Modern Family: When kids walk in during sex
I cannot believe that the blogosphere is not buzzing itself silly about last night's (hilarious) episode of ABC's Modern Family, which raised the all-important question: What should parents do if their kids walk in on them during sex?
(If you missed it, here's the link. The key moment occurs at 2:45.)
Characters in the show offered two options for minimizing the psychological damage from such an episode:
a. Have an honest and sincere talk with the kids about what they saw and help them put it into context in an affirming, healthy way.
b. Never say a word about it, recognizing that talking about it will just be that much more embarrassing for all involved.
Both approaches had their moments last night. While the parents whose walking-in-on we witnessed found relief in talking things out with the kids, the success of that strategy was tempered by the fact that the kids had already schemed to completely block out the content of the chat.
But when the woman in that couple confronted her dad about why they had never cleared the air after she, as a child, had walked in on him and his wife during sex, it became apparent that talking things out wasn't all it's cracked up to be, after all. In fact, shutting the door and never mentioning the incident again seemed abundantly sensible.
I've got a call in to a psychologist recommended by the American Psychological Association; I'll update this blog with her comments as soon as I get to speak with her.
I communicated by phone and e-mail with Mary Alvord, a Rockville- and Silver Spring-based psychologist and American Psychological Association public education coordinator for Maryland. Here's her take on the matter (having not, she notes, had opportunity to see Modern Family last night):
First, parents typically find this an awkward and embarrassing situation, even if they have taken precautions to keep this private. If this happens with a teen, it will be dealt differently than if were a young child. Developmental level of the child and knowledge of and previous discussion of sex, all must be taken into account. Also, it depends on what they saw and heard. I would recommend that when a teen catches their parents in the act, that this be discussed later with one or both parents. It should be done in a calm manner. I would explain that it was meant to be a private act, that parents love each other, and this is an expression of love within their relationship. The positive of this event, is that it can open communication about an important and sometimes avoided subject. Opening the discussion clearly gives the message that parent and teen can discuss the topic of sex, that the teen can ask questions about the topic (not necessarily about their parents sex life), and that you as a parent offer that they ask you questions or discuss concerns, rather than only friends or others who might provide inaccurate information.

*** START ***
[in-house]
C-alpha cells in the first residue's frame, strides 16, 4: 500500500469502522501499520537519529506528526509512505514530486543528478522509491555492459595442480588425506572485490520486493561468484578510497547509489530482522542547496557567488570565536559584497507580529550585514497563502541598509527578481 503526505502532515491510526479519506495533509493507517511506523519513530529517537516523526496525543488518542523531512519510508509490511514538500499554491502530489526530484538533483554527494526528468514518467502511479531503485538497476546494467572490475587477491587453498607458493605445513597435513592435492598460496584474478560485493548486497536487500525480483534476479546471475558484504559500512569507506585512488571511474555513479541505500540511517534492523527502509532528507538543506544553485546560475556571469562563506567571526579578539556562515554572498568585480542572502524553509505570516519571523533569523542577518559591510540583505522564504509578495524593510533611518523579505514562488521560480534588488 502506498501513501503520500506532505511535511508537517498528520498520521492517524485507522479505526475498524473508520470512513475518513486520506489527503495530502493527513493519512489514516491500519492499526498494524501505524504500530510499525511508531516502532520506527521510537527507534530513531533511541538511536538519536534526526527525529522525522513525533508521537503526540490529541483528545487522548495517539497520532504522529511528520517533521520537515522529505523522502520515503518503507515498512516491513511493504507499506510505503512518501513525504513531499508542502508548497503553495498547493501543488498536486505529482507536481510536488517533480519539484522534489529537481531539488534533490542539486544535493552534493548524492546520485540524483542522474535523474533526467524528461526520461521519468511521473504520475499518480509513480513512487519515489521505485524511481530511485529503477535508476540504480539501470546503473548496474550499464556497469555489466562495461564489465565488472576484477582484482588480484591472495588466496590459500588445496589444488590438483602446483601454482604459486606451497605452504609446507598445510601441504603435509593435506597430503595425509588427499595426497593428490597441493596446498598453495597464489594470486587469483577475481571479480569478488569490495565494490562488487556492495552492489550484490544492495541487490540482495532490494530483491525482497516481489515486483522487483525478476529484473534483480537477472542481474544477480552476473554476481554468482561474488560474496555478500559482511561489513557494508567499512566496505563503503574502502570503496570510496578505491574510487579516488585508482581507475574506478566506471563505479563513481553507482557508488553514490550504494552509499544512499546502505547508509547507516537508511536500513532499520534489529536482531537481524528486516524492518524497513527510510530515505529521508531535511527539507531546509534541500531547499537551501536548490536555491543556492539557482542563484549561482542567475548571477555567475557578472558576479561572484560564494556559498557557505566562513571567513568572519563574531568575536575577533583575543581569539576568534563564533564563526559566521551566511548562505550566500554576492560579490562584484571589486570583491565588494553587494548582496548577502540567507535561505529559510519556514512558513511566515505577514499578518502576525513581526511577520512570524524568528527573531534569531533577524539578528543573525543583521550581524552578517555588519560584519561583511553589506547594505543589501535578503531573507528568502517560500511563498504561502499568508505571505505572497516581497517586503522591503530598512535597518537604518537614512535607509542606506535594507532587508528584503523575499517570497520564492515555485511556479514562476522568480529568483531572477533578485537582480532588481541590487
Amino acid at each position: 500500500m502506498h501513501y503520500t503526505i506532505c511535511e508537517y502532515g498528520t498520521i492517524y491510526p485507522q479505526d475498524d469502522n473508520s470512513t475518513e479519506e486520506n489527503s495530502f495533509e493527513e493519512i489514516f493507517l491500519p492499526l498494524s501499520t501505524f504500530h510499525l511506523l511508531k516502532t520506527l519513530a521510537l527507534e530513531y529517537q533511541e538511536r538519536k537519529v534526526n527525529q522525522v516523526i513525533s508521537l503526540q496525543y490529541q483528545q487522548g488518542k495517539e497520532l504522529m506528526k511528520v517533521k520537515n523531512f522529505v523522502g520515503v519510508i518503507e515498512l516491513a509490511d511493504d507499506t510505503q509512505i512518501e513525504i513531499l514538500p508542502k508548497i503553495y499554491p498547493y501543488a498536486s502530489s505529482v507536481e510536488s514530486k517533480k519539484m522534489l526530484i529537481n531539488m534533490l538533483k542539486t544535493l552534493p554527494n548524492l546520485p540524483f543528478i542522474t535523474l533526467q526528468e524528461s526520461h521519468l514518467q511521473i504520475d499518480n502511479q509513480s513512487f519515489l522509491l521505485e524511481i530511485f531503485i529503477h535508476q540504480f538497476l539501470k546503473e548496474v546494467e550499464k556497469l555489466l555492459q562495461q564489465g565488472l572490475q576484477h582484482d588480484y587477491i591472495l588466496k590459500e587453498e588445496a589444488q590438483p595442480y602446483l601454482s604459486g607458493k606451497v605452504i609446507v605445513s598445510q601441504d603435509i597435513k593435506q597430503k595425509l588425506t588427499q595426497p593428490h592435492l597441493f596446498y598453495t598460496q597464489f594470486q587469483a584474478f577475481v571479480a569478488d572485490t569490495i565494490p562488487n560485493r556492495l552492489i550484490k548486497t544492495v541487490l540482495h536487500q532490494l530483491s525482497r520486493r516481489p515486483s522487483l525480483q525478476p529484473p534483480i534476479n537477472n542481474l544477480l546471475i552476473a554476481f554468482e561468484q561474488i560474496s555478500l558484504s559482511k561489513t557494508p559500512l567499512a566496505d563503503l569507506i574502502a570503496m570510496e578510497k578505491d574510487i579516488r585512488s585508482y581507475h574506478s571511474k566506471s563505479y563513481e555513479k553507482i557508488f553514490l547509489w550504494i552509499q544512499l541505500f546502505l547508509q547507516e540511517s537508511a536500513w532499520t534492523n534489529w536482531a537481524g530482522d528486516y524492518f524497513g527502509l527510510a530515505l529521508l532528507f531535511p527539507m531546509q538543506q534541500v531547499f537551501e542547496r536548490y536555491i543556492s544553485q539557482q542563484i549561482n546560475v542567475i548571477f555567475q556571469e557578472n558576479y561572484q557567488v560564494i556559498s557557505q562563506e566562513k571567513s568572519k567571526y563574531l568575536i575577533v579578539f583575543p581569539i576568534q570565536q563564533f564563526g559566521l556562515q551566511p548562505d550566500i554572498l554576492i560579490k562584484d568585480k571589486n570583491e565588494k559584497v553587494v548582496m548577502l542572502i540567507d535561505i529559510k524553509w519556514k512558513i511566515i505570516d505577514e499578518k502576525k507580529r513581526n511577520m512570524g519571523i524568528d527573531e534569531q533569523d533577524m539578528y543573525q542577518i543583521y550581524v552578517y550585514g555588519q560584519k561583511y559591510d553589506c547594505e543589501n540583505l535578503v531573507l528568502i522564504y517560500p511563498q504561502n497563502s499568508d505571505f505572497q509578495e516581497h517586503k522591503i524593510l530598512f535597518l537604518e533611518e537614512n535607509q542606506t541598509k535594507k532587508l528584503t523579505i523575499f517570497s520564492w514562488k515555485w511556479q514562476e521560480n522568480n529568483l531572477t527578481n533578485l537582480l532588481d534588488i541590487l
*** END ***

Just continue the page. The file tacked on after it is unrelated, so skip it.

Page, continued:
So, readers, do tell: Has this happened in your family? Did it happen to you when you were a kid? Were you scarred by the experience? Please take a moment to vote in today's poll, and share your tales in the comments section.
This post has been updated with a quote from psychologist Mary Alvord.
Jennifer LaRue Huget
| January 20, 2011; 1:29 PM ET
Categories: Family Health, Kids' health, Life's Big Questions, Parenting, Psychology, Reproductive Health, Sex, Teens
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